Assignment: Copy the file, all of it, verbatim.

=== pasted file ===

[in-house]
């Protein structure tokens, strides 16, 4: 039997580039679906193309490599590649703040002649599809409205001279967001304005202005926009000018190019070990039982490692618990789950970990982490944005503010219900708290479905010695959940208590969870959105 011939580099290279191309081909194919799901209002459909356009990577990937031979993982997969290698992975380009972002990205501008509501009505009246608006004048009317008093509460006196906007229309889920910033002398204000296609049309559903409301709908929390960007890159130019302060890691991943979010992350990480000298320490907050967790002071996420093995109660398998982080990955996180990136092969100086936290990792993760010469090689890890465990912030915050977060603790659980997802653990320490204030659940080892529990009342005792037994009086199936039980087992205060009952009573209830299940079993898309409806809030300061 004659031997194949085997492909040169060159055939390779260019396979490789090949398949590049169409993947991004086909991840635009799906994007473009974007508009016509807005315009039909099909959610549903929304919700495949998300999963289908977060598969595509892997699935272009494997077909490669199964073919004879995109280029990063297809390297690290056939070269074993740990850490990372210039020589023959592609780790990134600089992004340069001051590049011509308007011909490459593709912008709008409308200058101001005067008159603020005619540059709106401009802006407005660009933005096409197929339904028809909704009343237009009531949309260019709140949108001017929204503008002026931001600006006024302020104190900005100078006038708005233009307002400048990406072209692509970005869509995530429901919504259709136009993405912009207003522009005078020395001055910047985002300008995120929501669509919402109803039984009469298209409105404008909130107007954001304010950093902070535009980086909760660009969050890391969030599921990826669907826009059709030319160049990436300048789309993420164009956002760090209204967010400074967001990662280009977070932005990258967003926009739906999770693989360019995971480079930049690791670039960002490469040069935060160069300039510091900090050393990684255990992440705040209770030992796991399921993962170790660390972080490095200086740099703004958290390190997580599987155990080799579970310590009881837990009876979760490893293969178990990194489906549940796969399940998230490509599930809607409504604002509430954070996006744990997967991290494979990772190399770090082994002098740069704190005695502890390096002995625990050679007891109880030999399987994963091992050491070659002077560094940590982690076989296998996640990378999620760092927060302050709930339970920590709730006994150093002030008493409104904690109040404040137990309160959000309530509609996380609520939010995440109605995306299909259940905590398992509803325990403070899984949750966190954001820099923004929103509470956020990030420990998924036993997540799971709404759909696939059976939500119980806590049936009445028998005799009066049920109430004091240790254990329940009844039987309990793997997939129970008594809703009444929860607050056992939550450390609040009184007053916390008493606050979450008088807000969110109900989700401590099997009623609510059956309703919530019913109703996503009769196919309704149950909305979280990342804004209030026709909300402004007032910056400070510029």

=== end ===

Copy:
[in-house]
């Protein structure tokens, strides 16, 4: 039997580039679906193309490599590649703040002649599809409205001279967001304005202005926009000018190019070990039982490692618990789950970990982490944005503010219900708290479905010695959940208590969870959105 011939580099290279191309081909194919799901209002459909356009990577990937031979993982997969290698992975380009972002990205501008509501009505009246608006004048009317008093509460006196906007229309889920910033002398204000296609049309559903409301709908929390960007890159130019302060890691991943979010992350990480000298320490907050967790002071996420093995109660398998982080990955996180990136092969100086936290990792993760010469090689890890465990912030915050977060603790659980997802653990320490204030659940080892529990009342005792037994009086199936039980087992205060009952009573209830299940079993898309409806809030300061 004659031997194949085997492909040169060159055939390779260019396979490789090949398949590049169409993947991004086909991840635009799906994007473009974007508009016509807005315009039909099909959610549903929304919700495949998300999963289908977060598969595509892997699935272009494997077909490669199964073919004879995109280029990063297809390297690290056939070269074993740990850490990372210039020589023959592609780790990134600089992004340069001051590049011509308007011909490459593709912008709008409308200058101001005067008159603020005619540059709106401009802006407005660009933005096409197929339904028809909704009343237009009531949309260019709140949108001017929204503008002026931001600006006024302020104190900005100078006038708005233009307002400048990406072209692509970005869509995530429901919504259709136009993405912009207003522009005078020395001055910047985002300008995120929501669509919402109803039984009469298209409105404008909130107007954001304010950093902070535009980086909760660009969050890391969030599921990826669907826009059709030319160049990436300048789309993420164009956002760090209204967010400074967001990662280009977070932005990258967003926009739906999770693989360019995971480079930049690791670039960002490469040069935060160069300039510091900090050393990684255990992440705040209770030992796991399921993962170790660390972080490095200086740099703004958290390190997580599987155990080799579970310590009881837990009876979760490893293969178990990194489906549940796969399940998230490509599930809607409504604002509430954070996006744990997967991290494979990772190399770090082994002098740069704190005695502890390096002995625990050679007891109880030999399987994963091992050491070659002077560094940590982690076989296998996640990378999620760092927060302050709930339970920590709730006994150093002030008493409104904690109040404040137990309160959000309530509609996380609520939010995440109605995306299909259940905590398992509803325990403070899984949750966190954001820099923004929103509470956020990030420990998924036993997540799971709404759909696939059976939500119980806590049936009445028998005799009066049920109430004091240790254990329940009844039987309990793997997939129970008594809703009444929860607050056992939550450390609040009184007053916390008493606050979450008088807000969110109900989700401590099997009623609510059956309703919530019913109703996503009769196919309704149950909305979280990342804004209030026709909300402004007032910056400070510029």